This is the most disingenuous article on what a sellout is. Like Bobby Wright told us years ago the issue of race declines every night for those who sleep with whites. For you to say that JSU was chasing clout when was the last time you upheld HBCUs? Why don’t HBCUs who are FCS programs get the clout to play in FCS playoffs? They had the best record in all of FCS and no invite. Why do white institutions get all the benefits from Black athletes, students and faculty but no one talks about or supports HBCUs. Whites don’t value the many of Black folk just a select few of them to expand their brand and pockets. You need to write how Colorado is clout chasing with such a sorry football program. Are they going to better the lives of Black folk in numbers in the state, the university and society. Jabari Evans you look comfortable writing this madness contributing to white supremacy. White supremacy also effects the mindset of individuals like yourself. As Francis Cress Welsing and Neely Fuller told us “if you don’t understand white supremacy then all that you think you know will only confuse you.” You are confused. Stop giving in to scientific and educational colonialism. Talk about upholding HBCUs and placing the best and brightest at those institutions and you stop clout chasing at and for PWIs. Barbara Sizemore said it best,”Black folk still don’t get it.”
The Geode says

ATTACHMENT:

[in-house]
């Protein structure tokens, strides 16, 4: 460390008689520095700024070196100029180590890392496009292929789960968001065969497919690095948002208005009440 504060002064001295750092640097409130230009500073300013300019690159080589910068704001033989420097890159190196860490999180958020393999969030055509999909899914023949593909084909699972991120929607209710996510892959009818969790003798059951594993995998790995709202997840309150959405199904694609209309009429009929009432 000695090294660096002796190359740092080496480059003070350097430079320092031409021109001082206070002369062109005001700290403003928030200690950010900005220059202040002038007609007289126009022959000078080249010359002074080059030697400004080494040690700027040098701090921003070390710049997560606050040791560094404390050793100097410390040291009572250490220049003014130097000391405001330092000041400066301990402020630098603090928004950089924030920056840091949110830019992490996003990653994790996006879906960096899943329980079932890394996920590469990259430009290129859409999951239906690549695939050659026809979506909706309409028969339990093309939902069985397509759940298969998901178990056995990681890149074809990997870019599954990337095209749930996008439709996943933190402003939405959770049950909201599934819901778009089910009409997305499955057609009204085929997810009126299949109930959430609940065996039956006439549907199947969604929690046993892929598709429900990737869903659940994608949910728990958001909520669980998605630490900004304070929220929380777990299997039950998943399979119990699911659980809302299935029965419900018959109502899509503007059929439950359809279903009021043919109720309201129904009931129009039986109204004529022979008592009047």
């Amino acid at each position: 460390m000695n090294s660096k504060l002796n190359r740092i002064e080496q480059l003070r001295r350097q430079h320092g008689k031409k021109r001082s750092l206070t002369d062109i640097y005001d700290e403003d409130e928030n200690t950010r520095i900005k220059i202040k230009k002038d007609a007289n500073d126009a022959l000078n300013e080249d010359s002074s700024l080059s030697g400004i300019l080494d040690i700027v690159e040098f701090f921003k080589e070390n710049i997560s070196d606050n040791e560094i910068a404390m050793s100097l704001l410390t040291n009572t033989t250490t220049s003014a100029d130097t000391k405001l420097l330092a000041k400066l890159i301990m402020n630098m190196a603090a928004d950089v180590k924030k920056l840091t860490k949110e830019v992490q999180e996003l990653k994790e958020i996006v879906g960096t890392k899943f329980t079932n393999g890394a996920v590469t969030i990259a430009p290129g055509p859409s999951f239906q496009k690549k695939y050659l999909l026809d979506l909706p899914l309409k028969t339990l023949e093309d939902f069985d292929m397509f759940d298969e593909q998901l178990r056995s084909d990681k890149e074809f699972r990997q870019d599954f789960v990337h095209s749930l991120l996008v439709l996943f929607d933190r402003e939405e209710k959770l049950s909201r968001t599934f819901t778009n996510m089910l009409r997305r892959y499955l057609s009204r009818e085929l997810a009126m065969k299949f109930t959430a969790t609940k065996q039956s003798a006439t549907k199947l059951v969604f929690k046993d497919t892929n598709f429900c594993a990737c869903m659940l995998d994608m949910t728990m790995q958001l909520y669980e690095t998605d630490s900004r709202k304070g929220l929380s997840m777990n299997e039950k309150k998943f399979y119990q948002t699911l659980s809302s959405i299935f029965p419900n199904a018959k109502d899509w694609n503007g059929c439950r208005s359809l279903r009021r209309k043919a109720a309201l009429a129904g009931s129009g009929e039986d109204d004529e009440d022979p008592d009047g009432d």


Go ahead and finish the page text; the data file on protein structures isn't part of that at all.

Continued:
lol. Seems like “logic” wasn’t one of the requisites to obtain a “Ph.D.” at Keiser or the University of Phoenix…
Abraham Yarbrough jr. says
Coach Deion Sanders , you peoples should praying 🙏 that others man’s do what coach Deion Sanders for giving the love for these Youngs man’s wow when you goings to stop this talking bad about all the coaches for helping teachers this Youngs to be the best in football in life proud 👏 of Deion Sanders wish I had the opportunity to coach this colleges students I have coach baseball in softball in basketball leagues but not on a high level all about if you play this games all your life why , the system s don’t start giving jobs to older man s that willing to help Youngs help Youngs peoples turn there life around I am willing to coach in where to help call me coach Deion Sanders I am available to do anything to change life thank you 👏 of you for turn the HBCU around God bless 🙌 😉 👍